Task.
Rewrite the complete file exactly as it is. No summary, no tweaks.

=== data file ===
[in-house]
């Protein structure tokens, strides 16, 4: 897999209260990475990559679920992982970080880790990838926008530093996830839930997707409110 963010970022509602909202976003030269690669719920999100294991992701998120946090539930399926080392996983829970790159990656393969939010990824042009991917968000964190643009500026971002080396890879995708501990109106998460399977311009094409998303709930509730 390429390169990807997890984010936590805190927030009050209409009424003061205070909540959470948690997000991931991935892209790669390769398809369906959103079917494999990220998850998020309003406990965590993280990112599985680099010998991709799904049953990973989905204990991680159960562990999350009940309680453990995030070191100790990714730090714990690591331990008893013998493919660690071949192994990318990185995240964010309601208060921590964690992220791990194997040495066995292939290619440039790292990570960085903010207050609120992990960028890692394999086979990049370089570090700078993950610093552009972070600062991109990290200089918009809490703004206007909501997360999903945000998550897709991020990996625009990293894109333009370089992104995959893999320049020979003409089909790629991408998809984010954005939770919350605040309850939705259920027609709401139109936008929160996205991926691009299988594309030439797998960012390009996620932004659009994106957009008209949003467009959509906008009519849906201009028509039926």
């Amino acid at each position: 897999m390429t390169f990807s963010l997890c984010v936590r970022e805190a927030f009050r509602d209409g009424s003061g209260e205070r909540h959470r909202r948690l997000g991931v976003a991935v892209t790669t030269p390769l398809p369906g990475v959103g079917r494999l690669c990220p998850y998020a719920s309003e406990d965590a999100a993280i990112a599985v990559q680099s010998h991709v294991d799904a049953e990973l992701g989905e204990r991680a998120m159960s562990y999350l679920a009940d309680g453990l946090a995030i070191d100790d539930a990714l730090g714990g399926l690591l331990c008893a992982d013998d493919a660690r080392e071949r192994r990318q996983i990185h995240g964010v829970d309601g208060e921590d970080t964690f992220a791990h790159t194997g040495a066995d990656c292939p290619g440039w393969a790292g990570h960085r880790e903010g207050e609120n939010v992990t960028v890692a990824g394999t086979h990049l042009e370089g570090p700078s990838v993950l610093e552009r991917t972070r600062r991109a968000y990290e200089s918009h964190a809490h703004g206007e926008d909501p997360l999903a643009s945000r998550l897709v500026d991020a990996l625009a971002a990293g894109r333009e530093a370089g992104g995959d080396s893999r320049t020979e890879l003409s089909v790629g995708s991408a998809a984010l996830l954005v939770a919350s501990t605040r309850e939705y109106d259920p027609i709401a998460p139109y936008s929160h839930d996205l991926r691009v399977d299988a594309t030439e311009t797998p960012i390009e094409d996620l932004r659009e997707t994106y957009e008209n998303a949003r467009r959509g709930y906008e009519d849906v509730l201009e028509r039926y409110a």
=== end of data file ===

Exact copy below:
[in-house]
């Protein structure tokens, strides 16, 4: 897999209260990475990559679920992982970080880790990838926008530093996830839930997707409110 963010970022509602909202976003030269690669719920999100294991992701998120946090539930399926080392996983829970790159990656393969939010990824042009991917968000964190643009500026971002080396890879995708501990109106998460399977311009094409998303709930509730 390429390169990807997890984010936590805190927030009050209409009424003061205070909540959470948690997000991931991935892209790669390769398809369906959103079917494999990220998850998020309003406990965590993280990112599985680099010998991709799904049953990973989905204990991680159960562990999350009940309680453990995030070191100790990714730090714990690591331990008893013998493919660690071949192994990318990185995240964010309601208060921590964690992220791990194997040495066995292939290619440039790292990570960085903010207050609120992990960028890692394999086979990049370089570090700078993950610093552009972070600062991109990290200089918009809490703004206007909501997360999903945000998550897709991020990996625009990293894109333009370089992104995959893999320049020979003409089909790629991408998809984010954005939770919350605040309850939705259920027609709401139109936008929160996205991926691009299988594309030439797998960012390009996620932004659009994106957009008209949003467009959509906008009519849906201009028509039926």
């Amino acid at each position: 897999m390429t390169f990807s963010l997890c984010v936590r970022e805190a927030f009050r509602d209409g009424s003061g209260e205070r909540h959470r909202r948690l997000g991931v976003a991935v892209t790669t030269p390769l398809p369906g990475v959103g079917r494999l690669c990220p998850y998020a719920s309003e406990d965590a999100a993280i990112a599985v990559q680099s010998h991709v294991d799904a049953e990973l992701g989905e204990r991680a998120m159960s562990y999350l679920a009940d309680g453990l946090a995030i070191d100790d539930a990714l730090g714990g399926l690591l331990c008893a992982d013998d493919a660690r080392e071949r192994r990318q996983i990185h995240g964010v829970d309601g208060e921590d970080t964690f992220a791990h790159t194997g040495a066995d990656c292939p290619g440039w393969a790292g990570h960085r880790e903010g207050e609120n939010v992990t960028v890692a990824g394999t086979h990049l042009e370089g570090p700078s990838v993950l610093e552009r991917t972070r600062r991109a968000y990290e200089s918009h964190a809490h703004g206007e926008d909501p997360l999903a643009s945000r998550l897709v500026d991020a990996l625009a971002a990293g894109r333009e530093a370089g992104g995959d080396s893999r320049t020979e890879l003409s089909v790629g995708s991408a998809a984010l996830l954005v939770a919350s501990t605040r309850e939705y109106d259920p027609i709401a998460p139109y936008s929160h839930d996205l991926r691009v399977d299988a594309t030439e311009t797998p960012i390009e094409d996620l932004r659009e997707t994106y957009e008209n998303a949003r467009r959509g709930y906008e009519d849906v509730l201009e028509r039926y409110a």